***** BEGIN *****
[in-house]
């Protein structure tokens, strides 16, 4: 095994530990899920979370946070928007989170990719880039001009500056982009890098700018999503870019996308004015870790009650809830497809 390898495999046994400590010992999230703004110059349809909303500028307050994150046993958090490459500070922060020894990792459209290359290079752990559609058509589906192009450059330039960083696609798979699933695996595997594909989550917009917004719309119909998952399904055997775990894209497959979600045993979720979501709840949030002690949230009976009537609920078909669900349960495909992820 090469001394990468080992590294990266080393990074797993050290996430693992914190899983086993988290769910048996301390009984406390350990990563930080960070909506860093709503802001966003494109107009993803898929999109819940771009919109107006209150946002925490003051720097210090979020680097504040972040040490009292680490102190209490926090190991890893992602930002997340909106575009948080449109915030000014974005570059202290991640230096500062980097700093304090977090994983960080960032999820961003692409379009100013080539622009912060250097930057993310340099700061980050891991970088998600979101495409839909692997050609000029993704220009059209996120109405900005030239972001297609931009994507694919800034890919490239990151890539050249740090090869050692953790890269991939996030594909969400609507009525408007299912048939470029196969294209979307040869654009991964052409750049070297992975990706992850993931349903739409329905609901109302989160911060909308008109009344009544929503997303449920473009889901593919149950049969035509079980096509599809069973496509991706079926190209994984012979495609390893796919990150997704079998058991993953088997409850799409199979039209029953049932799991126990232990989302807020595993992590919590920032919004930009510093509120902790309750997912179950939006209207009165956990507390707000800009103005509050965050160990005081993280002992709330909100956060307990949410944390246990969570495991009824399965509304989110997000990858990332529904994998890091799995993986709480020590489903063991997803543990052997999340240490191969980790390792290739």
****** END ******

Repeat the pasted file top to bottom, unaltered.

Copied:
[in-house]
């Protein structure tokens, strides 16, 4: 095994530990899920979370946070928007989170990719880039001009500056982009890098700018999503870019996308004015870790009650809830497809 390898495999046994400590010992999230703004110059349809909303500028307050994150046993958090490459500070922060020894990792459209290359290079752990559609058509589906192009450059330039960083696609798979699933695996595997594909989550917009917004719309119909998952399904055997775990894209497959979600045993979720979501709840949030002690949230009976009537609920078909669900349960495909992820 090469001394990468080992590294990266080393990074797993050290996430693992914190899983086993988290769910048996301390009984406390350990990563930080960070909506860093709503802001966003494109107009993803898929999109819940771009919109107006209150946002925490003051720097210090979020680097504040972040040490009292680490102190209490926090190991890893992602930002997340909106575009948080449109915030000014974005570059202290991640230096500062980097700093304090977090994983960080960032999820961003692409379009100013080539622009912060250097930057993310340099700061980050891991970088998600979101495409839909692997050609000029993704220009059209996120109405900005030239972001297609931009994507694919800034890919490239990151890539050249740090090869050692953790890269991939996030594909969400609507009525408007299912048939470029196969294209979307040869654009991964052409750049070297992975990706992850993931349903739409329905609901109302989160911060909308008109009344009544929503997303449920473009889901593919149950049969035509079980096509599809069973496509991706079926190209994984012979495609390893796919990150997704079998058991993953088997409850799409199979039209029953049932799991126990232990989302807020595993992590919590920032919004930009510093509120902790309750997912179950939006209207009165956990507390707000800009103005509050965050160990005081993280002992709330909100956060307990949410944390246990969570495991009824399965509304989110997000990858990332529904994998890091799995993986709480020590489903063991997803543990052997999340240490191969980790390792290739």